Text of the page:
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It's a fairly common SEO belief that acquiring links from authoritative websites relevant to yours is one of the best ways to achieve results. And it makes sense. After all, why wouldn't search engines want to consider the relevancy of a site to the sites it links to?
But what if the belief that site relevancy is an important SEO factor is wrong? According to SEO consultant Richard Baxter, that may just be the case.
This article covers what I've learned from working with hundreds of customers on improving the results that they get from email marketing by optimising the subject line.
Whatever software you use for your email campaigns, these tips are worth reading...
There's a lot of talk about newspapers charging for their content online but quietly, something interesting is happening: the very blogs that are usually associated with 'free' are dipping their toes in the waters of paid content.
In the tech blogosphere, TechCrunch and ReadWriteWeb sell reports. GigaOm has a subscription service. Add to that list Ars Technica, which has launched a new subscription service dubbed Ars Premier 2.0.
The 15 German journalists and bloggers behind the Internet Manifesto have a message for mainstream media organizations: the internet is here and you had better adapt.
The Manifesto, which has now been widely-circulated and discussed by some of the very organizations it speaks to, contains 17 declarations about "how journalism works today".
The proposed settlement in the class action lawsuit over Google Books has proven to be quite controversial. Amazon, the American Civil Liberties Union and the Electronic Frontier Foundation are among those questioning the proposed settlement. On the other side, Sony, the Computer & Communication Industry Association and the Authors Guild are among those supporting the settlement.
Opponents claim that the settlement will give Google a virtual monopoly over online books. Supporters claim that the settlement will benefit consumers and does not preclude others from competing in the market.
Back in July I wrote about the planned re-branding of The Economist. It was a risky move because The Economist is a magazine with a sterling reputation and an affluent readership. Two months on, the full strategy behind the re-branding has appeared online.
Duplicate content can be a real SEO killer. For obvious reasons, search engines pay close attention to duplicate content and online publishers risk having duplicate content 'filtered' out.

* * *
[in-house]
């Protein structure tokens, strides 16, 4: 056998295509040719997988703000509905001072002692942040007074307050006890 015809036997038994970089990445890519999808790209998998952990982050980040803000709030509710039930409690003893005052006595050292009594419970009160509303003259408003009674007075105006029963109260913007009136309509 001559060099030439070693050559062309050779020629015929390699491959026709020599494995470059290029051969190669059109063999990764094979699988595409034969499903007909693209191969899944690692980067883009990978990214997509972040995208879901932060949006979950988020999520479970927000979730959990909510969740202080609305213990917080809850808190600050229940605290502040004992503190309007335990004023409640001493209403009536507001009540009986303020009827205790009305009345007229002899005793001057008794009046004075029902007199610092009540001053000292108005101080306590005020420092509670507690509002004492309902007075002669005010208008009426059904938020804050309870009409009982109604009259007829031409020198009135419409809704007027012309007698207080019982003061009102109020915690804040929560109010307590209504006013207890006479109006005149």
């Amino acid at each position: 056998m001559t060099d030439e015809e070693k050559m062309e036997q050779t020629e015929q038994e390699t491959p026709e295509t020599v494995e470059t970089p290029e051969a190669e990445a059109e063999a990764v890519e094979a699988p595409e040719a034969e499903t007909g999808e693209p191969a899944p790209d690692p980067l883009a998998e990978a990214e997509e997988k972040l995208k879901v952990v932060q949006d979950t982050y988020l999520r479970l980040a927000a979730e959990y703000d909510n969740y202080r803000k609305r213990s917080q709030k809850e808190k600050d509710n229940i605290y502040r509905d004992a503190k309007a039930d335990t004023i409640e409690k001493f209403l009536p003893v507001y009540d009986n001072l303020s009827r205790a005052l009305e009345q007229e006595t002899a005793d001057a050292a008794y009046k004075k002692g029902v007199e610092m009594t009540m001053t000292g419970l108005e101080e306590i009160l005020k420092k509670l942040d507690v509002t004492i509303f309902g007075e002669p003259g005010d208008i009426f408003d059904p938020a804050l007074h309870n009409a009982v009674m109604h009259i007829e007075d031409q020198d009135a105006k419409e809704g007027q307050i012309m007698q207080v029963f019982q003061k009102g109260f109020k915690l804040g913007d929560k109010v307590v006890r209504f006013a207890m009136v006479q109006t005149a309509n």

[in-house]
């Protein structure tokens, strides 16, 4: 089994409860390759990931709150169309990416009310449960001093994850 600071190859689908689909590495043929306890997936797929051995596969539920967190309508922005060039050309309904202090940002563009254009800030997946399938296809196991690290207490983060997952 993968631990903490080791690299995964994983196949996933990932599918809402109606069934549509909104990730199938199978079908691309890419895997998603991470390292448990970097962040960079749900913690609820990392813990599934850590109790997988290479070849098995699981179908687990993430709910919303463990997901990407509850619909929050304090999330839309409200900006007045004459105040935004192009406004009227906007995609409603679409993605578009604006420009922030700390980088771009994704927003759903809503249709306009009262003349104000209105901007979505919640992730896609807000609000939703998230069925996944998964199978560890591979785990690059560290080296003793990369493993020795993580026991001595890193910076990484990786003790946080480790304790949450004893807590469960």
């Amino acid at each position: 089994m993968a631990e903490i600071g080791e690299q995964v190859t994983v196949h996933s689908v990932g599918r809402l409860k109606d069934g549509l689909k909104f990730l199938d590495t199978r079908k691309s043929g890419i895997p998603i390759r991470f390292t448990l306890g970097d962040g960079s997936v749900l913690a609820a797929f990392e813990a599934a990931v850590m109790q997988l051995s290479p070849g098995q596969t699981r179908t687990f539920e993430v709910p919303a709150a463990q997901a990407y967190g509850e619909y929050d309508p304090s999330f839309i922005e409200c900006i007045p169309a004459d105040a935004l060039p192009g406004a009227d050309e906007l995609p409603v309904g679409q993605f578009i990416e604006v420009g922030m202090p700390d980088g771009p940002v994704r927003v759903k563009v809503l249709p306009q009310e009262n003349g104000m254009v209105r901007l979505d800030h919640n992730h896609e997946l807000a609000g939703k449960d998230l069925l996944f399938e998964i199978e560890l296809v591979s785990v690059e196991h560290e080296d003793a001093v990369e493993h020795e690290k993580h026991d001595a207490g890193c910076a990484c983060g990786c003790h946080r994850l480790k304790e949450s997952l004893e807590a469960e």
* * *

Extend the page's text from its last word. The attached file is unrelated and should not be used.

While Google and other search engines are pretty good at identifying original sources and widespread acceptance of the canonical tag should eventually help, for online publishers who syndicate prolifically, dealing with duplicate content issues can be a challenge.
Over the weekend, reports surfaced of a seemingly widespread attack targeting older versions of the popular blogging software WordPress. The attack leaves WordPress installations severely compromised and appears to be part of a campaign to spread spam and malicious code.
Numerous bloggers found themselves victims. One of those bloggers was popular tech personality Robert Scoble. He claims that two months of his blog's content was lost and that his site was booted from Google's index because of malicious code that had been inserted (ouch).
How popular is Twitter? It's so popular that some would suggest it's worth billions of dollars. But as many of us who lived through the first .com bust know all too well, it's disappointingly easy to take something that looks like it has a future filled with success and turn it into fail.
In the case of Twitter, I think there are 5 things that the company's management needs to do to avoid that fate.
For online publishers dependent on advertising, few things are as important as pageviews because more pageviews tends to equal more dollars. There's nothing inherently wrong with attempting to boost these numbers; it's to be expected.
But not all pageviews are generated equally. There are a number of swinish techniques online publishers use to inflate the number of views.
Yesterday, ZDNet's Sam Diaz called RSS a "Web 1.0 tool" and voiced the opinion that "there are better ways now". He noted a Forrester Research study showing that only 9% of adults in the US use an RSS reader monthly -- a 2% drop from 2008.
Diaz's comments were in response to a Google blog post announcing the release of the second annual Google Reader Power Readers, a collection of the sites various influential individuals call their favorites.
In the debate over the future of journalism, there are some who argue that stodgy old news organizations aren't necessary. Leaner and meaner ventures can take on the same burdens. Citizen journalists and bloggers are capable journalists.
But a victory for Bloomberg LP in a lawsuit against the United States Federal Reserve highlights the importance of having large news organizations.